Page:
Ditidaht First Nation is part of the Nuu-chah-nulth Tribal Council. Their traditional territory is located on the West Coast along the southern part of Vancouver Island.
Prior to the time of European contact in the late 1780s, the people now known as Ditidaht ("Nitinat") were a loose alliance of at least 10 autonomous local groups with neither tribal nor confederacy organization. Warfare and disease in the early historic period resulted in greater unity among the surviving local groups as villages were raided, people were killed, and some groups became extinct. Change in territories took place as groups disappeared or amalgamated with others. The local groups comprising the Ditidaht consisted of a number of people occupying a specific geographical area and centred around chiefs and their families. Each group was designated by the name of its main village's location, scattered along the west coast of Vancouver Island between Bonilla Point and Pachena Point, and inland along Nitinat Lake and east to include Cowichan Lake. In the 1890s, 17 Ditidaht villages and seasonal camps were designated as Ditidaht Reserves.
The Ditidaht people speak Nitinaht or Ditidaht, a distinct language, separate from that spoken by the Nuu-chah-nuulh (formerly Nootka) to the north, but closely related to that of the PACHEENAHT
, their southeastern neighbours on Vancouver Island, and to the Makah across the Juan de Fuca Strait (see NATIVE PEOPLE, LANGUAGE
). Ditidaht is part of the Wakashan language group.
At present the only full-time occupied Ditidaht village is situated at Malachan, a settlement situated at the head of Nitinat Lake. Ditidaht people are also located in surrounding towns and cities. Prior to the mid-1960s Ditidaht people occupied several villages along the open coast, but when the coastal freighter supplying these villages ceased operating in the 1950s, the modern village of Malachan was established and the people moved up the lake to be closer to roads and other services. Despite their change in residency, Ditidaht people have continued to use the coastal resources, particularly fish and seafoods.
In 2010, ABORIGINAL AFFAIRS AND NORTHERN DEVELOPMENT reported 727 registered Ditidaht in Canada.
Traditionally, Ditidaht chiefs held rights to the fish, roots and other food resources within their territory. The chiefs also held the weir-trap prerogatives on the major salmon streams. So strict were these property rights that poachers were killed for serious infractions, although theft of plant foods would result only in confiscation of the illegal harvest. Some high-status people held rights to certain salmon-harpooning sites or rocks where particularly good seafood could be harvested.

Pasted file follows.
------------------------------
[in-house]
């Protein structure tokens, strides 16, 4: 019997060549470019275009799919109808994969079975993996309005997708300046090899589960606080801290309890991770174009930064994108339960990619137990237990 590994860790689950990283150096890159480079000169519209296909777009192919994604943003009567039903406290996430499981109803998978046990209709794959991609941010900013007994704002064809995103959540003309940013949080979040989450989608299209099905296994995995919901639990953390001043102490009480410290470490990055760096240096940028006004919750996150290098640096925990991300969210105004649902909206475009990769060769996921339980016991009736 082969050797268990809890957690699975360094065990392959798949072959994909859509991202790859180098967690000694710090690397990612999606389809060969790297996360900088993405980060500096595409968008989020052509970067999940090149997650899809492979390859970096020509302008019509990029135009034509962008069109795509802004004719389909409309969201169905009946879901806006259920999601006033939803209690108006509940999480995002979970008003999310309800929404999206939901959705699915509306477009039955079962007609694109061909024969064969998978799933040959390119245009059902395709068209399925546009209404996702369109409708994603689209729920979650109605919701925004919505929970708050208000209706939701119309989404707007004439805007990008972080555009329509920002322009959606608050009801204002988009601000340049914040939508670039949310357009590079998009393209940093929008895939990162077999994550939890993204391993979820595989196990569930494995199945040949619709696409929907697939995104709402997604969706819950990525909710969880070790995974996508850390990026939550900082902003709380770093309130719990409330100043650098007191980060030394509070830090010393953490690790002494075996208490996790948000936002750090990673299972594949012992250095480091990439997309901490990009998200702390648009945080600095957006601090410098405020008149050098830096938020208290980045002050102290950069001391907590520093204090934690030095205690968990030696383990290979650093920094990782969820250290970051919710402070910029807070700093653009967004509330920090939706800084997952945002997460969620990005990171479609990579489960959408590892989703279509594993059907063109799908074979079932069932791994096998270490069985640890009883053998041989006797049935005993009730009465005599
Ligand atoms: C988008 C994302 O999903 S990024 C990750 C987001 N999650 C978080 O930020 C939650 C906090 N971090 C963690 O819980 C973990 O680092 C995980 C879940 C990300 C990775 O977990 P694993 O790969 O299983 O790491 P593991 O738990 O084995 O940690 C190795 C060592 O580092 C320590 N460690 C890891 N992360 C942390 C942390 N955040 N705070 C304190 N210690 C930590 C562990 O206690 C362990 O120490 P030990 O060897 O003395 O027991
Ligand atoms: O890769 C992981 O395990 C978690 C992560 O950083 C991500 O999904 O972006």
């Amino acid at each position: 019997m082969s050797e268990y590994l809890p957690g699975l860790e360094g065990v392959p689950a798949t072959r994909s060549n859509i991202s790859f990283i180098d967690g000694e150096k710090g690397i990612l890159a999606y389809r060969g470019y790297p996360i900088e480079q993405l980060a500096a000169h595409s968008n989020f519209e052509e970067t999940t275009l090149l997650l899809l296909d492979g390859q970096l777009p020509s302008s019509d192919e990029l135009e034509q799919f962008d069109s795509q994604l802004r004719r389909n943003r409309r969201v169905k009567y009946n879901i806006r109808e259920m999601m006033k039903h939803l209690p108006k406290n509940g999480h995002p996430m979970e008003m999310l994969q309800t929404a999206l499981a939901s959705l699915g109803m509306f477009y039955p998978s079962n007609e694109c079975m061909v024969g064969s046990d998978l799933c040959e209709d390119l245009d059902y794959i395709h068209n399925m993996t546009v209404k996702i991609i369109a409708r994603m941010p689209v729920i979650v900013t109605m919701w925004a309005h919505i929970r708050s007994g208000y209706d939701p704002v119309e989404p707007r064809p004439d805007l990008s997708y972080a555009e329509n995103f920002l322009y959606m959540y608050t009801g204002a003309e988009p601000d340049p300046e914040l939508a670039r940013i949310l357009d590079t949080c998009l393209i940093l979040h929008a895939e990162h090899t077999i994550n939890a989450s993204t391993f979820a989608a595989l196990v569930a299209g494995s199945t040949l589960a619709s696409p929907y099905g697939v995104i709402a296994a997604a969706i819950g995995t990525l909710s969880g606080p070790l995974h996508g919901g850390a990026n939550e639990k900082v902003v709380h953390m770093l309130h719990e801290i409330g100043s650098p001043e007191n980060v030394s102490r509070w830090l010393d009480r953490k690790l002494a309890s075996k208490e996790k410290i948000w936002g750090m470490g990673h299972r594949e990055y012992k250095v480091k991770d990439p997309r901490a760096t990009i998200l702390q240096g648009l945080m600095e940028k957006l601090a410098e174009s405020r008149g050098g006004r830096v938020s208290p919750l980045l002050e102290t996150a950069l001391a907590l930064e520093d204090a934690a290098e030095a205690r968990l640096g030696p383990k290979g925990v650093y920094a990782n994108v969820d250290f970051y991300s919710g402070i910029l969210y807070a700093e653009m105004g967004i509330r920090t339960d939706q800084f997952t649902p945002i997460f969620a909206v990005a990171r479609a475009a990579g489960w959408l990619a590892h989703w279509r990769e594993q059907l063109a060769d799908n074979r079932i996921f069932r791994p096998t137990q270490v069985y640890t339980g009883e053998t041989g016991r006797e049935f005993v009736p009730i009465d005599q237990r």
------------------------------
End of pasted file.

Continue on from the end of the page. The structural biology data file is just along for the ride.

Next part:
Ditidaht families also held rights to intangible property called "tupaat" (pronounced "too-paht"). Tupaat is an hereditary privilege or prerogative that often refers to ceremonial privileges that were frequently part of marriage dowries. Ditidaht tupaat consisted of songs, dances, games, history, crests and gear that continue to be displayed at potlatches. Music is an integral part of Ditidaht community events and singers and composers are active in promoting a rich ceremonial life. Family-sponsored dinners, weddings and memorials are occasions at which singers and dancers perform. Old, traditional songs are being learned and a few new songs have been composed and introduced.
Economic development in the 1990s included business development joining the Ditidaht, Ohiaht and Pacheenaht First Nations with Parks Canada to provide long-term employment opportunities for Aboriginal people in the maintenance, interpretation and marketing of the Westcoast Trail within Pacific Rim National Park. Campgrounds on Ditidaht Reserves constitute part on the trail facilities. Cultural tourism supports other Ditidaht-owned businesses, including a motel, store and gas station situated at Malachan. A salmon hatchery, commercial fishing and crabbing, as well as logging and value-added forestry provide other employment. Comanagement of resources within Ditidaht territory is a long-term objective; a Ditidaht Fisheries Warden participates fully with Department of Fisheries personnel in planning and regulation enforcement.
Links to Other Sites
Canadian Aboriginal Writing and Arts Challenge
The website for the Canadian Aboriginal Writing and Arts Challenge, which features Canada's largest essay writing competition for Aboriginal youth (ages 14-29) and a companion program for those who prefer to work through painting, drawing and photography. See their guidelines, teacher resources, profiles of winners, and more. From the Historica-Dominion Institute.
Encyclopedia of Canada's Peoples
The website for the "Encyclopedia of Canada's Peoples." Click on the links for feature articles about Canada's many multicultural communities, access to their extensive digital archives collection, learning modules, and much more. From "Multicultural Canada."
Ditidaht First Nation
The website for the Ditidaht First Nation offers an overview of their traditional territory, their language and culture, and future development plans.